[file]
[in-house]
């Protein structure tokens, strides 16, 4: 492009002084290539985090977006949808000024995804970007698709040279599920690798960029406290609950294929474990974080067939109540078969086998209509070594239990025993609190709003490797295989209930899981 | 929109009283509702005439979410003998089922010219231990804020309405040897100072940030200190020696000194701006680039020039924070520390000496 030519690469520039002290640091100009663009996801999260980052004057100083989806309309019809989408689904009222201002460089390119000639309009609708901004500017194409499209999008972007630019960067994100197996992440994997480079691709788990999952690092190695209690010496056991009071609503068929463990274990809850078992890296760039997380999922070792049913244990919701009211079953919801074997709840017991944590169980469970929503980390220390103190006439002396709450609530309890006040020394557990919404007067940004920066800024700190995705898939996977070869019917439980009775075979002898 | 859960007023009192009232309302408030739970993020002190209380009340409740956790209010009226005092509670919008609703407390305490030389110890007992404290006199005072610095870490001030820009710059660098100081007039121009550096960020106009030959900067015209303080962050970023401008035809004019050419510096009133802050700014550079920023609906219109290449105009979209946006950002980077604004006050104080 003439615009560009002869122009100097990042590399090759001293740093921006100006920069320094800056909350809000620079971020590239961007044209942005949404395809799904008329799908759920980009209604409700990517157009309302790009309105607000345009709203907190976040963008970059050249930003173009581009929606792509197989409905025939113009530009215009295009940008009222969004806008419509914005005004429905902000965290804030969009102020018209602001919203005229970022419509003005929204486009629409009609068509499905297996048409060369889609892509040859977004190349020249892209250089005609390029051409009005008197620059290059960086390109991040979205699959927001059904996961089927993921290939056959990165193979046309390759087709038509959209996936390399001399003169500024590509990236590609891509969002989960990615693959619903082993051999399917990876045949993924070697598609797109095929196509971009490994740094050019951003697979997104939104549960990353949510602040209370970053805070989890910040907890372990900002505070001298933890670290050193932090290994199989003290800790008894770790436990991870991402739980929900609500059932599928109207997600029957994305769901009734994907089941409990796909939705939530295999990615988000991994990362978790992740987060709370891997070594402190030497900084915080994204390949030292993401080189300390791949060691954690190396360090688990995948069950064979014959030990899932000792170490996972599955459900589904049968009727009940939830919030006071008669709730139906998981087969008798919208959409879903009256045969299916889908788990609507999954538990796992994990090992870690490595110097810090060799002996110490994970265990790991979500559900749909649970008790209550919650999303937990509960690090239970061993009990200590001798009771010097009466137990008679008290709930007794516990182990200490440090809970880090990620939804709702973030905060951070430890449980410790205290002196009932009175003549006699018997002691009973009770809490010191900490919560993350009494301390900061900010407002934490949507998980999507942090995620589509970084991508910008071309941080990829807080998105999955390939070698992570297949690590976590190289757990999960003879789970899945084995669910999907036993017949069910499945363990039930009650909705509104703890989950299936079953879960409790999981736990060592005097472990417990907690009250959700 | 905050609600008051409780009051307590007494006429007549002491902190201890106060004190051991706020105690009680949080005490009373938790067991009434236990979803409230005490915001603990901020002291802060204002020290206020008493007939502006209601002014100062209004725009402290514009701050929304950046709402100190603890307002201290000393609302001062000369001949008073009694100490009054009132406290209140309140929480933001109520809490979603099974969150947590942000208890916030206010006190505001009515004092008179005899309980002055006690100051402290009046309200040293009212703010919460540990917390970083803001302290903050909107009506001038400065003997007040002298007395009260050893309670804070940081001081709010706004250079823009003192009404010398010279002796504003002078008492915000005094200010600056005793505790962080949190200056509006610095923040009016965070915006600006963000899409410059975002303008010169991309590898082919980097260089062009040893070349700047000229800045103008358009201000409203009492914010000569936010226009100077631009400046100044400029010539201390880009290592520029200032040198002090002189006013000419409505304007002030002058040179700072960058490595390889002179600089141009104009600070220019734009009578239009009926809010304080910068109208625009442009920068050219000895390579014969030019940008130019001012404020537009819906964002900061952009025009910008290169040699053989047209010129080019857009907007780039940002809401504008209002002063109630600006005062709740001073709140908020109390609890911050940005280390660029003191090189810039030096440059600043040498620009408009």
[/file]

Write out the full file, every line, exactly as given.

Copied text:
[in-house]
């Protein structure tokens, strides 16, 4: 492009002084290539985090977006949808000024995804970007698709040279599920690798960029406290609950294929474990974080067939109540078969086998209509070594239990025993609190709003490797295989209930899981 | 929109009283509702005439979410003998089922010219231990804020309405040897100072940030200190020696000194701006680039020039924070520390000496 030519690469520039002290640091100009663009996801999260980052004057100083989806309309019809989408689904009222201002460089390119000639309009609708901004500017194409499209999008972007630019960067994100197996992440994997480079691709788990999952690092190695209690010496056991009071609503068929463990274990809850078992890296760039997380999922070792049913244990919701009211079953919801074997709840017991944590169980469970929503980390220390103190006439002396709450609530309890006040020394557990919404007067940004920066800024700190995705898939996977070869019917439980009775075979002898 | 859960007023009192009232309302408030739970993020002190209380009340409740956790209010009226005092509670919008609703407390305490030389110890007992404290006199005072610095870490001030820009710059660098100081007039121009550096960020106009030959900067015209303080962050970023401008035809004019050419510096009133802050700014550079920023609906219109290449105009979209946006950002980077604004006050104080 003439615009560009002869122009100097990042590399090759001293740093921006100006920069320094800056909350809000620079971020590239961007044209942005949404395809799904008329799908759920980009209604409700990517157009309302790009309105607000345009709203907190976040963008970059050249930003173009581009929606792509197989409905025939113009530009215009295009940008009222969004806008419509914005005004429905902000965290804030969009102020018209602001919203005229970022419509003005929204486009629409009609068509499905297996048409060369889609892509040859977004190349020249892209250089005609390029051409009005008197620059290059960086390109991040979205699959927001059904996961089927993921290939056959990165193979046309390759087709038509959209996936390399001399003169500024590509990236590609891509969002989960990615693959619903082993051999399917990876045949993924070697598609797109095929196509971009490994740094050019951003697979997104939104549960990353949510602040209370970053805070989890910040907890372990900002505070001298933890670290050193932090290994199989003290800790008894770790436990991870991402739980929900609500059932599928109207997600029957994305769901009734994907089941409990796909939705939530295999990615988000991994990362978790992740987060709370891997070594402190030497900084915080994204390949030292993401080189300390791949060691954690190396360090688990995948069950064979014959030990899932000792170490996972599955459900589904049968009727009940939830919030006071008669709730139906998981087969008798919208959409879903009256045969299916889908788990609507999954538990796992994990090992870690490595110097810090060799002996110490994970265990790991979500559900749909649970008790209550919650999303937990509960690090239970061993009990200590001798009771010097009466137990008679008290709930007794516990182990200490440090809970880090990620939804709702973030905060951070430890449980410790205290002196009932009175003549006699018997002691009973009770809490010191900490919560993350009494301390900061900010407002934490949507998980999507942090995620589509970084991508910008071309941080990829807080998105999955390939070698992570297949690590976590190289757990999960003879789970899945084995669910999907036993017949069910499945363990039930009650909705509104703890989950299936079953879960409790999981736990060592005097472990417990907690009250959700 | 905050609600008051409780009051307590007494006429007549002491902190201890106060004190051991706020105690009680949080005490009373938790067991009434236990979803409230005490915001603990901020002291802060204002020290206020008493007939502006209601002014100062209004725009402290514009701050929304950046709402100190603890307002201290000393609302001062000369001949008073009694100490009054009132406290209140309140929480933001109520809490979603099974969150947590942000208890916030206010006190505001009515004092008179005899309980002055006690100051402290009046309200040293009212703010919460540990917390970083803001302290903050909107009506001038400065003997007040002298007395009260050893309670804070940081001081709010706004250079823009003192009404010398010279002796504003002078008492915000005094200010600056005793505790962080949190200056509006610095923040009016965070915006600006963000899409410059975002303008010169991309590898082919980097260089062009040893070349700047000229800045103008358009201000409203009492914010000569936010226009100077631009400046100044400029010539201390880009290592520029200032040198002090002189006013000419409505304007002030002058040179700072960058490595390889002179600089141009104009600070220019734009009578239009009926809010304080910068109208625009442009920068050219000895390579014969030019940008130019001012404020537009819906964002900061952009025009910008290169040699053989047209010129080019857009907007780039940002809401504008209002002063109630600006005062709740001073709140908020109390609890911050940005280390660029003191090189810039030096440059600043040498620009408009």